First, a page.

Facebook (and Youtube and Twitter) have conducted a global experiment on human populations without consent of the guinea pigs by analyzing our “Likes”.
Facebook’s digital model of us is more accurate than our own understanding of ourselves.
Computers need evaluate as few as 100 Likes to make a judgement more effective than a human. Analyzing just 300 Likes enables the model to know more about the subject than does the subject’s spouse. Computer models achieve “peak” accuracy when more than 500 Likes are observed.
We show that (i) computer predictions based on a generic digital footprint (Facebook Likes) are more accurate (r = 0.56) than those made by the participants’ Facebook friends using a personality questionnaire (r = 0.49); (ii) computer models show higher interjudge agreement; and (iii) computer personality judgments have higher external validity when predicting life outcomes such as substance use, political attitudes, and physical health; for some outcomes, they even outperform the self-rated personality scores. Computers outpacing humans in personality judgment presents significant opportunities and challenges in the areas of psychological assessment, marketing, and privacy.
Given the variety of objects, subjects, brands, and people that can be liked and the number of Facebook users (>1.3 billion), Likes represent one of the most generic kinds of digital footprint. For instance, liking a brand or a product offers a proxy for consumer preferences and purchasing behavior; music-related Likes reveal music taste; and liked websites allow for approximating web browsing behavior. Consequently, Like-based models offer a good proxy of what could be achieved based on a wide range of other digital footprints such as web browsing logs, web search queries, or purchase records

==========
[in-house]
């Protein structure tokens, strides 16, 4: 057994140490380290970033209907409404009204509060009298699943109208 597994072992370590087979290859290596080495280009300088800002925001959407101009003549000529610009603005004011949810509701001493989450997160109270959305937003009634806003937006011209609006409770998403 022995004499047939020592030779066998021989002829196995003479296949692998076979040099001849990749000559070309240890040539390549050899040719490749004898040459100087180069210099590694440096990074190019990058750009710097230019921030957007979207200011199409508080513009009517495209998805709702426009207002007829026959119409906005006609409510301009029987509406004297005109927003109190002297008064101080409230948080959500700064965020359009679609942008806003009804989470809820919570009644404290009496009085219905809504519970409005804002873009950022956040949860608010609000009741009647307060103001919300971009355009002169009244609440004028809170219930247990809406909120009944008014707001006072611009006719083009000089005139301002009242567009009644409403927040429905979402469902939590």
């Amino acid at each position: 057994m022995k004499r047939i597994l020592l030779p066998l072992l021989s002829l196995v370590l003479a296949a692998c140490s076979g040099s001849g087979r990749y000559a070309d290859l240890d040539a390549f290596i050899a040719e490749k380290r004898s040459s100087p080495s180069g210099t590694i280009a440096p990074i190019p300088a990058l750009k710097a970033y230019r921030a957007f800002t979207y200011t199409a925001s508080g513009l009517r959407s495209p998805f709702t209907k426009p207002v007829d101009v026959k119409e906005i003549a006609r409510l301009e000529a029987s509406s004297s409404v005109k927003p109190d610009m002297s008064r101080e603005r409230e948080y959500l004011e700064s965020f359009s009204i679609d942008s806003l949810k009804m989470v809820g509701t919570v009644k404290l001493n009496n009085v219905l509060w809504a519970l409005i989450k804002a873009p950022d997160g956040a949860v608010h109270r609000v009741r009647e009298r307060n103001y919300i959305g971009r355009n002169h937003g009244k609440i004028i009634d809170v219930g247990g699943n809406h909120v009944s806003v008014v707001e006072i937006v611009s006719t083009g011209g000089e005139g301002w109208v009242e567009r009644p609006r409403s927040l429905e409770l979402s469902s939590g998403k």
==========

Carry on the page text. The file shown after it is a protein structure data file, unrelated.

Youyou, W., Kosinski, M., Stillwell, D. (2015). “Computer-based personality judgements are more accurate than those made by humans”. PNAS. January 27, 2015. https://doi.org/10.1073/pnas.1418680112 Retrieved from: http://www.pnas.org/content/112/4/1036 on April 3, 2018.
Likes are the Secret Sauce of Social Media Surveillance
“Likes” are the secret sauce. We give Likes out of kindness and believing we may have been thoughtful towards a “Friend”. We give Likes, sometimes as a form of “bookmark” so we can find something later, by reviewing our Likes. The entire process was conceived as a form of mind control, to cause us to reveal our thought processes and patterns.
We now know – never, ever click Like on Facebook or Youtube or Twitter and never click +1 on Google platforms. It is unclear what is collected by Instagram and how Likes are evaluated on that platform but it is presumed that Instagram (aka Facebook) ties photo Likes to the image tags used in photo descriptions.
These platforms have created a psychological profile of every user. The analysis includes not only our Likes, but our Group memberships, our self selected Interests (Page Likes, especially), our self provided background such as education or religious interests, an analysis of our text, analysis of our online web site visits (Facebook and Google both track our web site visits across the web), and may include text analysis of posts we have made on other web sites or web sites that we operate ourselves, such as blogs like this one.
While Facebook let’s us download “our data”, Facebook does not provide us with the psychological model they have created about each of us. We do not know what it contains nor do we have any way to correct errors in that model.